• 90 days when edible parts of growing crops do not contact the soil (e.g. taller crops like corn)
  • 120 days when edible parts of growing crops touch the soil (e.g. crops like watermelon)

 

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Acre

An acre is about 9/10 the size of a football field, equivalent to 43,560 square feet.

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Agrichemicals

Any chemicals used in agricultural production, such as fertilizers,
pesticides, and feed supplements

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Agricultural water

Water used in agriculture for irrigation, cooling, or as a carrier for fertilizers and pesticides. Sources include rivers, streams, irrigation ditches, open canals, ponds, reservoirs, lakes, wells, and municipal supplies.

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Agritourism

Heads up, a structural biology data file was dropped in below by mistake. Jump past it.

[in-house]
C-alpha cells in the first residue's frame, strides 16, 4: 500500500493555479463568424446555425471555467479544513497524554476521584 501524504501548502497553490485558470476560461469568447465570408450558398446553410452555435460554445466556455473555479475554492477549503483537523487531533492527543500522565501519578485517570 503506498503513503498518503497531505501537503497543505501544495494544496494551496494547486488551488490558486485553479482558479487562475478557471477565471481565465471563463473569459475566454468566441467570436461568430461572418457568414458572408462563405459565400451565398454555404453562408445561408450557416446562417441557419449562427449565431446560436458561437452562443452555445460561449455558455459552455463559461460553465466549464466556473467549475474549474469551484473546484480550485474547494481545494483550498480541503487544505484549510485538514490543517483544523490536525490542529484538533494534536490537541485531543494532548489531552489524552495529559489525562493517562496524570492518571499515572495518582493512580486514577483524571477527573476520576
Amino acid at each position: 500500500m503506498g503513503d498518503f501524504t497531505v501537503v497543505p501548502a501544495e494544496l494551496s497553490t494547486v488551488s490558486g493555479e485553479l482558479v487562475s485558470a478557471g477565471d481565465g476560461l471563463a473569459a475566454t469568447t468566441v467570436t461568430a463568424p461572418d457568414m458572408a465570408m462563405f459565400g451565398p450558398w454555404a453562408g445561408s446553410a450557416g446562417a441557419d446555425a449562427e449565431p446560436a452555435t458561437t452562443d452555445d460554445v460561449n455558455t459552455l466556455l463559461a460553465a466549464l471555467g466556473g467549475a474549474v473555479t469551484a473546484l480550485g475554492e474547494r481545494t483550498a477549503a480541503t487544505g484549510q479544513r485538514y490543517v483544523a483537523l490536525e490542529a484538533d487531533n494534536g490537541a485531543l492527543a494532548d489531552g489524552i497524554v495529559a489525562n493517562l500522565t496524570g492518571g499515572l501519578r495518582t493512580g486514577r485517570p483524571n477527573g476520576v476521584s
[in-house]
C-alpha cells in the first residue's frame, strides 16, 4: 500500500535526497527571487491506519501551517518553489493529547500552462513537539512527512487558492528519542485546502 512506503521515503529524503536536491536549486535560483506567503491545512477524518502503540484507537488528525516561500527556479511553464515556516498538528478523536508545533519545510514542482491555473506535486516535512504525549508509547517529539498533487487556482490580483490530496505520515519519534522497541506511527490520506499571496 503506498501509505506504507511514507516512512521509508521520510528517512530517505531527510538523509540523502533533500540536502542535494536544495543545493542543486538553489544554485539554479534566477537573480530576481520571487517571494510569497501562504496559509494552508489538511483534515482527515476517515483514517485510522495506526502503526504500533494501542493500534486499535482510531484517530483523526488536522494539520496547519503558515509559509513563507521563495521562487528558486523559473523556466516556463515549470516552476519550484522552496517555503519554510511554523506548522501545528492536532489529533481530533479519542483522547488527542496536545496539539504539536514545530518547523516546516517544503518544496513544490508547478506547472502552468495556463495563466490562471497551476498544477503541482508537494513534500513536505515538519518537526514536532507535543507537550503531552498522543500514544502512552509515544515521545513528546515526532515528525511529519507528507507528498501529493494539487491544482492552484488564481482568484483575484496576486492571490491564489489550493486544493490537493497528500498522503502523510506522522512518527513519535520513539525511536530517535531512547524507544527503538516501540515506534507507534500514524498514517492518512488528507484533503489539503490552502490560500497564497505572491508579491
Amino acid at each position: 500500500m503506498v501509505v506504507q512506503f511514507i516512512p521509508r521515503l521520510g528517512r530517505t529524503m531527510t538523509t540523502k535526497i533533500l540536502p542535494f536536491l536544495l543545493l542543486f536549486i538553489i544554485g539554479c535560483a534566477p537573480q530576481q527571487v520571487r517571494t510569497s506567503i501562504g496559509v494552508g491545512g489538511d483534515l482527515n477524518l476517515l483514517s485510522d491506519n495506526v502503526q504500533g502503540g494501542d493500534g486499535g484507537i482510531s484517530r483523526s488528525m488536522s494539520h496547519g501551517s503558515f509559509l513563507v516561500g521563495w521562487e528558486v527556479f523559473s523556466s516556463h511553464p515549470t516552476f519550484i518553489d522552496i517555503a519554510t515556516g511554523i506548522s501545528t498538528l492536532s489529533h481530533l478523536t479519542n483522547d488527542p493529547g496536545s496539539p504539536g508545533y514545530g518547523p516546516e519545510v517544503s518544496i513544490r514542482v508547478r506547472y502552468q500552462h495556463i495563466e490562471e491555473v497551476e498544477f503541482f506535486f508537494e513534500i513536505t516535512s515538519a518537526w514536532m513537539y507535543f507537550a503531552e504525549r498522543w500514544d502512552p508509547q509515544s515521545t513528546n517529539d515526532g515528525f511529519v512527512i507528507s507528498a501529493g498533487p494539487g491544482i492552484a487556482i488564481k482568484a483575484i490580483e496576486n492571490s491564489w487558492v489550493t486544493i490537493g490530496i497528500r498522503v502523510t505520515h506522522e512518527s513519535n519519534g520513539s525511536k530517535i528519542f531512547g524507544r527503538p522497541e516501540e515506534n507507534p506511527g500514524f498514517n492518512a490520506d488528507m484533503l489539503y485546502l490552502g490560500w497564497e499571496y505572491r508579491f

Participation in farm- and agriculture-based activities for purposes of entertainment. Examples of activities may include picking fruit, feeding animals, participating in educational sessions about farming, or contributing to farm labor, such as planting crops or building greenhouses.1

  1. Biuso, E. Down on the Farm With Your Sleeves Rolled Up. travel.nytimes.com (2007).at http://col.st/1d3OWHN
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Anhydrous Ammonia

A fertilizer used to provide nitrogen for crop production. The product, stored under high pressure as a liquid, changes state during application and is injected into soil as a gas. It is popular due to the fact that it is composed of 82 percent nitrogen compared to other nitrogen fertilizers such as urea that contain only 46% nitrogen and ammonium nitrate with 30-33% nitrogen content.

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Aquaculture

The cultivation of aquatic animals and plants, including freshwater and marine species, for food or other purposes.